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A ratings system for YA books?

June 26, 2012

For as long as I can remember, there’s been a ratings system for movies. Over time, the only visible changes have been the addition of the PG-13 label, and the change from an X rating to NC-17. For much of my life, there have been explicit-content warnings on CDs and–by extension–services like Spotify. If you type a dirty word in YouTube and you click one of the videos that appears, you’ll probably have to sign up to watch it. And I’ve actually asked about video games my son wants because of their M rating.

In that context, the idea floated by BYU researcher Sarah Coyne–a ratings system for young adult books–doesn’t seem all that ground-breaking. And as a parent, there’s a part of me that wouldn’t mind such a system. My kids are older now. My daughter’s legally an adult. My son is in his mid-teens.

I trust them. Periodically, I’ll read something they’re reading because I’ve heard things and I’m curious. But they typically make good decisions with their reading choices. So the ratings system would be a mild convenience for me, not something I’d depend on a lot.

The parent part of me says that we have ratings for movies and TV shows, and an advisory system for music, so what’s the big deal. We still have edgy movies. For instance, there was a Nicole Kidman movie called Birth several years ago in which Kidman’s character becomes convinced that her husband has come back from the dead as a ten-year-old. There was a bathtub scene where a supposedly naked Kidman shares the tub with a supposedly naked Cameron Bright, the child actor. (The were never naked in the bathtub together and in the one scene they film together, they were clothed.)

This scene was filmed in spite of the rating system. Language on television has become coarser and I now know what Holly Hunter’s naked butt looks like, in spite of a ratings system. (At least I think I do. I may have to watch that scene again to make sure…) And, there’s a song called Forget You by Cee Lo Green, and its real name is actually a one-syllable word that begins with F, followed by the word you. In spite of a warning system.

And yet, as a writer, I understand the opposition most writers would have. I don’t want my writing rated because there’s a little profanity and a couple of the characters have sex. Adults use profanity and have sex. It’s part of life. The same as going to the store and eating.

And as a teenager, I’d be angered by the suggestion. I should get to pick what I read. Last I saw, 50 Shades of Grey wasn’t shelved in the  teen section at the bookstore. And if I’m a teenager and I want to buy it, I’ll download it for my Nook and my parents will never know.

So although I wouldn’t agree with a ratings system, I’m pretty sure the world will go along pretty much the same with or without it.

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4 Comments
  1. glitterandcaffeine permalink
    June 26, 2012 6:51 am

    I totally agree. I’m 15 and have always been able to read whatever I want (I’m reading Patricia Cornwells ‘Port Mortuary’ right now, it’s good!) and I wouldn’t want that to change just because of some sticker on the front!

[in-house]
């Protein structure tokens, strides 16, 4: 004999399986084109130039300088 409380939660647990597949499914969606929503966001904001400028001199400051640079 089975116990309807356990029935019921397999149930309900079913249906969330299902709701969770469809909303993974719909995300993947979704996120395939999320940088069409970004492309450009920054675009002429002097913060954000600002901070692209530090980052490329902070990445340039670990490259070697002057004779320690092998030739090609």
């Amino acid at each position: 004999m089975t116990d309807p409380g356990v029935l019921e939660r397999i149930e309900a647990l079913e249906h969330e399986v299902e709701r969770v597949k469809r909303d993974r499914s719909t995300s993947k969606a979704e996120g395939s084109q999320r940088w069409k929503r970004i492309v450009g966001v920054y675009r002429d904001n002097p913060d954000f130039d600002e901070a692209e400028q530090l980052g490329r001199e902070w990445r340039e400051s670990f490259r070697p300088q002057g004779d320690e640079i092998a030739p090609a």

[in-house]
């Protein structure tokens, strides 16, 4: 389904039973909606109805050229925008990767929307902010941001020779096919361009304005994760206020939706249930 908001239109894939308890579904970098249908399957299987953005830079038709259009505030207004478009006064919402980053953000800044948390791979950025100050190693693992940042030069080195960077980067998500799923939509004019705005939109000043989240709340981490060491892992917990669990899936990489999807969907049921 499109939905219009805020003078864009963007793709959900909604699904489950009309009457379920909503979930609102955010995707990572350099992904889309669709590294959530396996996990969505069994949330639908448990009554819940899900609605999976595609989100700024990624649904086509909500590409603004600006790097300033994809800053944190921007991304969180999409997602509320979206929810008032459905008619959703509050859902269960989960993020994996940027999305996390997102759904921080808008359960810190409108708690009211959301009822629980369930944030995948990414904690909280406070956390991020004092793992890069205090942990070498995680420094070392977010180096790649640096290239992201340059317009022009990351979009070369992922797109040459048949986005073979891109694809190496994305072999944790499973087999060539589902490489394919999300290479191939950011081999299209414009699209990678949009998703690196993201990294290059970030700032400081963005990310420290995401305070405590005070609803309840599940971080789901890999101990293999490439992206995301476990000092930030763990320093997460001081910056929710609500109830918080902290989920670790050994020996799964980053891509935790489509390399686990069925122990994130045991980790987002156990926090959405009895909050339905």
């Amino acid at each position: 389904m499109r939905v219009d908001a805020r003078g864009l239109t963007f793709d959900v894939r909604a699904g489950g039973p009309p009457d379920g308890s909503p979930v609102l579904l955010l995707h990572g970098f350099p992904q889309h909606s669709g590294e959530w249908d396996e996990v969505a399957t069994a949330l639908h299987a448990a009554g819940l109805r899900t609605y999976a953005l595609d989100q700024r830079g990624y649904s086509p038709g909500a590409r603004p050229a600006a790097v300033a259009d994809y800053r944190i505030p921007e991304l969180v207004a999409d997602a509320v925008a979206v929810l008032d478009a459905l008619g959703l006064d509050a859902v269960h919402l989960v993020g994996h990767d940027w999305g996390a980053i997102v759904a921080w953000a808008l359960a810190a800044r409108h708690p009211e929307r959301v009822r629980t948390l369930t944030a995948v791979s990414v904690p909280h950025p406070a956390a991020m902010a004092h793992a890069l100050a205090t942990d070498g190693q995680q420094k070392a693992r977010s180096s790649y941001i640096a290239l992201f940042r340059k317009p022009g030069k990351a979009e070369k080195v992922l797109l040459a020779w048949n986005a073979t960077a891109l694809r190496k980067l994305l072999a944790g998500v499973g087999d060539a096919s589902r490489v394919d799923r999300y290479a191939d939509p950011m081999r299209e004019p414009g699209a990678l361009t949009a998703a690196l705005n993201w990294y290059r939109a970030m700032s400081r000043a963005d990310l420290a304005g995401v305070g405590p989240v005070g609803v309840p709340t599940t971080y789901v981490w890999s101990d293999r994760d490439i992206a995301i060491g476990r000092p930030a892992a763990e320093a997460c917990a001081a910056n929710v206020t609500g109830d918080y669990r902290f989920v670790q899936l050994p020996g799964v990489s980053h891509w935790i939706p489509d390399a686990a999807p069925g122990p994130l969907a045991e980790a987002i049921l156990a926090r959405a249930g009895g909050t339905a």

xoxo Maddi ❤

  2. June 26, 2012 9:18 am

    Interesting thoughts. I write for the juvenile market and often wonder why they don’t split the YA category into two. This isn’t necessarily because of content (“edgy” vs “non-edgy”), but because of reading levels and comprehension.

    Most in the industry now talk about Young YA (11-15) and YA (14-up), knowing that older YAs are already reading books in all genres and not just those marked YA. We also know that some YA books are crossovers, i.e., popular with adults (think Harry Potter & Friends; Twilight series). I was amused to discover last year that the main reason publishers haven’t begun marketing this division is that bookstores lik B&N and others don’t have shelving space marked YYA!!

    BTW, when I was in high school, everyone was reading the new sensation EXODUS. I brought it home to read and Mom decided Dad should read it first. Two days later he handed it back and said have at it. My, how times have changed!!

    Mary Lois

  3. June 27, 2012 10:10 am

    I would not mind a rating system for books. Providing additional information about products to buyers is rarely a bad idea. And I really don’t see a Book Patrol grabbing 50 Shades out of some kid’s hand because it had a M on it, any more than the guys at GameStop would prevent my kid from buying Call of Duty. I don’t see ratings as censorship; they’re a tool for making buying decisions.

    I write for the Christian market, and there’s been some chatter lately over whether we ought to label our work more clearly. It seems a lot of non-Christian readers pick up Christian novels when they’re free on Kindle, and then leave a negative review because they don’t like the faith component. All they saw was “free,” and didn’t notice that the category was “religious fiction.” A big ol’ label “Warning: contains Christianity” might have helped those readers better spend their time.

    No one likes to get halfway into a book and then encounter something that offends them, no matter whether the offensive thing is prostitution or prayer.

  4. Chris Hamilton permalink
    June 27, 2012 7:39 pm

    If my kids were different, I might be more likely to support the idea of ratings. But the guy at GameStop wouldn’t have sold Call of Duty to my son if I weren’t there.

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